Back pain plagued her for 30 years. A recurring clue triggered a late diagnosis.


As a 16-year-old high school volleyball star, Charlene Gervais dreaded what long bus rides put her lower back through. The away games in northern Minnesota have meant more than an hour of rumble along rural roads, trips that have left her stiff and sore. The pain in her spine and hips disappeared once she started playing, only to flare when she got home. And it did erupt at other times, usually with no obvious trigger.

As a teenager, Gervais consulted a chiropractor for back pain. “My parents were huge fans,” as was her family doctor, of the treatment that involves spinal manipulation aimed at reducing pain.

Gervais said the chiropractor told her she was suffering from a spinal misalignment.

“There never seemed to be a lot of role model,” Gervais recalls. She noticed that her condition tended to get worse when she woke up in the morning and improved when she moved. Sometimes months went by without any pain.

As an adult, Gervais, now 54, a branding consultant in Chicago, continued to see chiropractors and personal trainers who she said could recommend exercises to strengthen her body and treatments to manage. his pain. She trained faithfully in a gym and remembers periodically doing too much in class.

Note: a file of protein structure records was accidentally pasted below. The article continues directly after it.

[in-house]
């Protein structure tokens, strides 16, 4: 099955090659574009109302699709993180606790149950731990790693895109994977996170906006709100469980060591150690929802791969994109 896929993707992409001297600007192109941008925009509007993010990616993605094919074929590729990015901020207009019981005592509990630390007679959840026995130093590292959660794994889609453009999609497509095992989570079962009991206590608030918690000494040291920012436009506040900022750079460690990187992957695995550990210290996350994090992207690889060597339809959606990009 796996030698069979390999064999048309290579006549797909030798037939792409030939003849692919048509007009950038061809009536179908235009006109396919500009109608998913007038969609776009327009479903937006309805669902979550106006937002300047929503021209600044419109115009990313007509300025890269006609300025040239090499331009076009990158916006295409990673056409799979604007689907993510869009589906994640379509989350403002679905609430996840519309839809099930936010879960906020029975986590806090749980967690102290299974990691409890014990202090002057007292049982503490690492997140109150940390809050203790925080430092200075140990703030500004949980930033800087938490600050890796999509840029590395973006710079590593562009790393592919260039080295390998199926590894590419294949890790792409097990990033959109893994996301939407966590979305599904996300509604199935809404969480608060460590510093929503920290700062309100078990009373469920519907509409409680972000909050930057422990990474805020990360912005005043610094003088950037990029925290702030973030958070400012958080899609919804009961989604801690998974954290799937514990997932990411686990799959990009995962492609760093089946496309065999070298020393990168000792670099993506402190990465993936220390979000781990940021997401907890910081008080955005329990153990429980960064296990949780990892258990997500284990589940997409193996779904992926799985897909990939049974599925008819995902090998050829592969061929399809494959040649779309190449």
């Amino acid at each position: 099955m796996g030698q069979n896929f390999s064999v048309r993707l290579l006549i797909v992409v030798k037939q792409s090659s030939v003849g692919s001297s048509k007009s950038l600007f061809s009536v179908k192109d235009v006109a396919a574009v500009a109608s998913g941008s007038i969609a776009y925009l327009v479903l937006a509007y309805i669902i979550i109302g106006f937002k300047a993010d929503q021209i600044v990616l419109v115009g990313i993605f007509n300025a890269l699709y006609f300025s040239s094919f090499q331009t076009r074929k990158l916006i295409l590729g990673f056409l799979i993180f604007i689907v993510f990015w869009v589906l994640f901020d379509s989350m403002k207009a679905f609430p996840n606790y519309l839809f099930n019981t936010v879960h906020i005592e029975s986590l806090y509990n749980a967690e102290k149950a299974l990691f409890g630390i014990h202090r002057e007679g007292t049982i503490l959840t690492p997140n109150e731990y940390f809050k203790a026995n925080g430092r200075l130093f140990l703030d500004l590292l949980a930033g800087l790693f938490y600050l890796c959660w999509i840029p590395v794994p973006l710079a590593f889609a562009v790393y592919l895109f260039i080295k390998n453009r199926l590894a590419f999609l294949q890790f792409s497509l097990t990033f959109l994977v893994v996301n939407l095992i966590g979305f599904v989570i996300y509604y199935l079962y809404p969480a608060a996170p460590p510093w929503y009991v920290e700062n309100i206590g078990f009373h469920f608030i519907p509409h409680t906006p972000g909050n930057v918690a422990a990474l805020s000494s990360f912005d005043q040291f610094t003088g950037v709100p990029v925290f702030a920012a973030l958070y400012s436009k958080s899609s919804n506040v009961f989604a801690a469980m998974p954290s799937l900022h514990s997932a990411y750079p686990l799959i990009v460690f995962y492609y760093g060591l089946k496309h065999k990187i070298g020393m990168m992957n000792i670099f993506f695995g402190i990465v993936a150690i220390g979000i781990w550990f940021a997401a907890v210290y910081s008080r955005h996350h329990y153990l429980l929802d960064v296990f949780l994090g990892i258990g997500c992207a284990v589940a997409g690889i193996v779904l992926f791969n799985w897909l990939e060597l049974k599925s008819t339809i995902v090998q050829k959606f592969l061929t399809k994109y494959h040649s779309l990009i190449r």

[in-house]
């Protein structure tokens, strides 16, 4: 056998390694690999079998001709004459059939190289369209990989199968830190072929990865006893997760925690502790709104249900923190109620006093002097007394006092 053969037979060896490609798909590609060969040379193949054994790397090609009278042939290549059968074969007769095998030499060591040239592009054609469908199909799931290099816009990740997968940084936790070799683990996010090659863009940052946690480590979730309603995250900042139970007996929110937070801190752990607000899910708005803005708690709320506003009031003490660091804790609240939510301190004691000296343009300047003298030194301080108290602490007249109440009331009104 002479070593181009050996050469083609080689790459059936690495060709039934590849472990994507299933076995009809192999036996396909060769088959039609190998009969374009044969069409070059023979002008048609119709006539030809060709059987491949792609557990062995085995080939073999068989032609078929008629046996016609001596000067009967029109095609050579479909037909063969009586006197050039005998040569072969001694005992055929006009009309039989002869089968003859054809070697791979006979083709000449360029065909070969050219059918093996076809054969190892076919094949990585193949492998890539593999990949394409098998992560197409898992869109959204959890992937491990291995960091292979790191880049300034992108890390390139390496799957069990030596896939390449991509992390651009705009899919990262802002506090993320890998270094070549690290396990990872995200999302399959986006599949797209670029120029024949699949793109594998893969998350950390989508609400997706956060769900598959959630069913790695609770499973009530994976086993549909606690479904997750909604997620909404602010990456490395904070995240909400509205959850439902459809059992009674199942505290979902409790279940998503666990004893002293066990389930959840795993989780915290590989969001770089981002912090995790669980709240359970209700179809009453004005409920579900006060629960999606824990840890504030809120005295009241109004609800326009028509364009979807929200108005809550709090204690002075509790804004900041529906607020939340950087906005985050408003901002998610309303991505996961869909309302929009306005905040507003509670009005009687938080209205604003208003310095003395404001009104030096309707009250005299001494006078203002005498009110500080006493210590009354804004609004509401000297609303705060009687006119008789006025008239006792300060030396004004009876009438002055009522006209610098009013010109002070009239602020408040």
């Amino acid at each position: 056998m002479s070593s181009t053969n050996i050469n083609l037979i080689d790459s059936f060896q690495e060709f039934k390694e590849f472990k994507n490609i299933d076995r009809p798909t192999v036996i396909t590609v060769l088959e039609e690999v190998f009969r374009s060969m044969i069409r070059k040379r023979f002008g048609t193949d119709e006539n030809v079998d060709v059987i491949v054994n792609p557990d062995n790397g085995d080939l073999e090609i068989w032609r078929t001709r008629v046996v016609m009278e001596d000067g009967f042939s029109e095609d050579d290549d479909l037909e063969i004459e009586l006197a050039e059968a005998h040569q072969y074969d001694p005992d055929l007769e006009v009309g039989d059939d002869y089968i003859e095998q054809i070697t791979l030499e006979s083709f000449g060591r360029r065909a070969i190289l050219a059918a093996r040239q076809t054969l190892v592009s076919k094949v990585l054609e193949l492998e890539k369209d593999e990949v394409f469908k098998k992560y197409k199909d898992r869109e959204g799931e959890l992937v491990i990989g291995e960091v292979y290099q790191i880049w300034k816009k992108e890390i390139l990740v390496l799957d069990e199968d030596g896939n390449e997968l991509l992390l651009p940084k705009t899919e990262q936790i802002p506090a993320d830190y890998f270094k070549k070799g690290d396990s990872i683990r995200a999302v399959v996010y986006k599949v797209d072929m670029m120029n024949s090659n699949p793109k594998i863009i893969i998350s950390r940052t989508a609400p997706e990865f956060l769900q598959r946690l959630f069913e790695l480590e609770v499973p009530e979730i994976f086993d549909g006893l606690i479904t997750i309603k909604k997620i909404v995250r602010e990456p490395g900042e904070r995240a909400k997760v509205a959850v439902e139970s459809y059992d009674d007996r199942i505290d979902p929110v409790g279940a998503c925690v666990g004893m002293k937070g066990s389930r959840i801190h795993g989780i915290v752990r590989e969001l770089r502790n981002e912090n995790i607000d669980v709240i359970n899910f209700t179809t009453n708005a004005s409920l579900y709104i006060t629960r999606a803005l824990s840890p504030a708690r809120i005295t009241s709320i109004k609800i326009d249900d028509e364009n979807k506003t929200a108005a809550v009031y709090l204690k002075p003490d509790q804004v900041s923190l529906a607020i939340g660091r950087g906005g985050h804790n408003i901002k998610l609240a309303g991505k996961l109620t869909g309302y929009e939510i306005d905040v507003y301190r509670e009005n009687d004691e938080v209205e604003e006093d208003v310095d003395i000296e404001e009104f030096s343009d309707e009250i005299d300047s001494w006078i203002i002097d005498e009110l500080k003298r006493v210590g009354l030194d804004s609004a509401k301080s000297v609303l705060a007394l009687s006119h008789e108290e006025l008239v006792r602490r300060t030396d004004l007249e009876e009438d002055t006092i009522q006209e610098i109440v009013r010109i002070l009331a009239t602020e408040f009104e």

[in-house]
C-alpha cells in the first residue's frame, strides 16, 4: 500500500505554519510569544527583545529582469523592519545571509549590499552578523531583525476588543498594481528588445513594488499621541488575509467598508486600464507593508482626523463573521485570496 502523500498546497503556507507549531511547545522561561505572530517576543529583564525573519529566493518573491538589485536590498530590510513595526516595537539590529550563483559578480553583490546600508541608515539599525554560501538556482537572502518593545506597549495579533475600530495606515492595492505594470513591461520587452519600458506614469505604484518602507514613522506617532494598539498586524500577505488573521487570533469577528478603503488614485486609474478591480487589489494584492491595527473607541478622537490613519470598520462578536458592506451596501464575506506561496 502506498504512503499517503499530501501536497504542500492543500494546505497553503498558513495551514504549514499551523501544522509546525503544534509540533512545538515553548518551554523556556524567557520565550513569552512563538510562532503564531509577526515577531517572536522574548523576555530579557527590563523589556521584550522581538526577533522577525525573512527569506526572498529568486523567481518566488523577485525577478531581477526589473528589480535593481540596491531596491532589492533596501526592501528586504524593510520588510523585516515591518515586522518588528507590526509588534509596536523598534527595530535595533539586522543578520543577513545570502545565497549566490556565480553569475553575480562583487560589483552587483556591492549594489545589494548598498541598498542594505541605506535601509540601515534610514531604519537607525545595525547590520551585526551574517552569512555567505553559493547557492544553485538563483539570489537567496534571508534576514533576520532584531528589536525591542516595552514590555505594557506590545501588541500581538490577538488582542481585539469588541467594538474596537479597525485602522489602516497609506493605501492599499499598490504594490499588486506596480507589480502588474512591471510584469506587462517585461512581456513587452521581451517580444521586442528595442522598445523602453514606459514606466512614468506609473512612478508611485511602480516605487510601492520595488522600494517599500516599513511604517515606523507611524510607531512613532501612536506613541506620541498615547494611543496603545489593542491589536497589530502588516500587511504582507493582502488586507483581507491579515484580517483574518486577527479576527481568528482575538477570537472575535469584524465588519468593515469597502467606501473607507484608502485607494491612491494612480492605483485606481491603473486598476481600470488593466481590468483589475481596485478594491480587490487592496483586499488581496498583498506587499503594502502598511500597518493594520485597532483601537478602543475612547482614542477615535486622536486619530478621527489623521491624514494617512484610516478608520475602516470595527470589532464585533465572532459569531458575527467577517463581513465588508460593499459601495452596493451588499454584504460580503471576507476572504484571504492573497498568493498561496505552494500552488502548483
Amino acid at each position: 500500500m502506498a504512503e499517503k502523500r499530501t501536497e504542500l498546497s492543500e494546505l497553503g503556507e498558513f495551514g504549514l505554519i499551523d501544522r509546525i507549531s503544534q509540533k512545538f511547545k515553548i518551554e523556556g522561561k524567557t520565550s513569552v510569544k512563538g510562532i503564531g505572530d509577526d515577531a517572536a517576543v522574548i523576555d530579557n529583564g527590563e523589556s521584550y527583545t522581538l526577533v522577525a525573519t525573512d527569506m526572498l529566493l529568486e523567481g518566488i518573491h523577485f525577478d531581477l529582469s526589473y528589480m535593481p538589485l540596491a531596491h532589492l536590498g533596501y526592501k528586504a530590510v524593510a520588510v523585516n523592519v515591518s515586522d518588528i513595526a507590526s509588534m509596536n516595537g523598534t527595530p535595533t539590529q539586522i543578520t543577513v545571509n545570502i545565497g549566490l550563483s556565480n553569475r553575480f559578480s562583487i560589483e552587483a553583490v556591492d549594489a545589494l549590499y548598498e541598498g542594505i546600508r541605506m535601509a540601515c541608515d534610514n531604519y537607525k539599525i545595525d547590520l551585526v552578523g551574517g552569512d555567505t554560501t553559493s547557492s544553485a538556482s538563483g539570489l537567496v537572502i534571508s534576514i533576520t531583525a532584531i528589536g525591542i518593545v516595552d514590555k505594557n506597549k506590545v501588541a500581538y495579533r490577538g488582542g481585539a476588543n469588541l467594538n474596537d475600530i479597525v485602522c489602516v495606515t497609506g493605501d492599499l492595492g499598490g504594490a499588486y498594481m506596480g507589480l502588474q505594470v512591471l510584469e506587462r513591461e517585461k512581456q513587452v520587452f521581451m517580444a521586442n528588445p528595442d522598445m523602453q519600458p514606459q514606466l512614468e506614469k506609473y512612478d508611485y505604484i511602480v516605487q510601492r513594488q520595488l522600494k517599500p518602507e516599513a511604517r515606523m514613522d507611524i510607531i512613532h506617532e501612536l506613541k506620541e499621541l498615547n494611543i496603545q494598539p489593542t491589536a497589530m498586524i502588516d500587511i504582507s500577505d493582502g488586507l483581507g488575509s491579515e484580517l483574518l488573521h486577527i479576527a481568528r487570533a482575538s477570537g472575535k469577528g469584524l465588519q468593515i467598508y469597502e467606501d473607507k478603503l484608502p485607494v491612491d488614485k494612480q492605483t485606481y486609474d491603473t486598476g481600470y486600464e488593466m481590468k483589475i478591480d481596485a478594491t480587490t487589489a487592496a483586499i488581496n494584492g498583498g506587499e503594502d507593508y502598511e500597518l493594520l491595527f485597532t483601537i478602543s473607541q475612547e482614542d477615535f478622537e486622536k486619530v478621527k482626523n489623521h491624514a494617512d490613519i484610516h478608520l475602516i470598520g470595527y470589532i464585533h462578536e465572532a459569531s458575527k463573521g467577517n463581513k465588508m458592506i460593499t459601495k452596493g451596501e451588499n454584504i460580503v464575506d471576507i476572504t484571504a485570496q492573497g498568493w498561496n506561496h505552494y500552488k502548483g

“I’m competitive and I would hurt myself multiple times rather than cut myself down,” she recalls.

A avid traveler who has visited 100 countries, Gervais said she remains determined not to let her back pain slow her down. About 15 years ago she obtained a pilot’s license, although getting on and off a small plane can be difficult.

In his early forties, after years of focusing on things other than his health, Gervais said it was becoming clear his strategy of benign neglect was faltering. “For me, the method was just pushing. I hadn’t spent a lot of time helping myself.

Once she had to be carried up five flights of stairs to her office after her back was locked. The sneezing was especially painful unless she was in a fetal position on the floor; otherwise, I felt like I had “a pomegranate in my spine”. To get up from a sitting position, Gervais said, she would sometimes roll off the couch and crawl around her house before trying to get up.

The drugs were largely ineffective. The anti-inflammatories had stopped working and the opioids were itching and irritable.

Gervais’ longtime internist was sympathetic.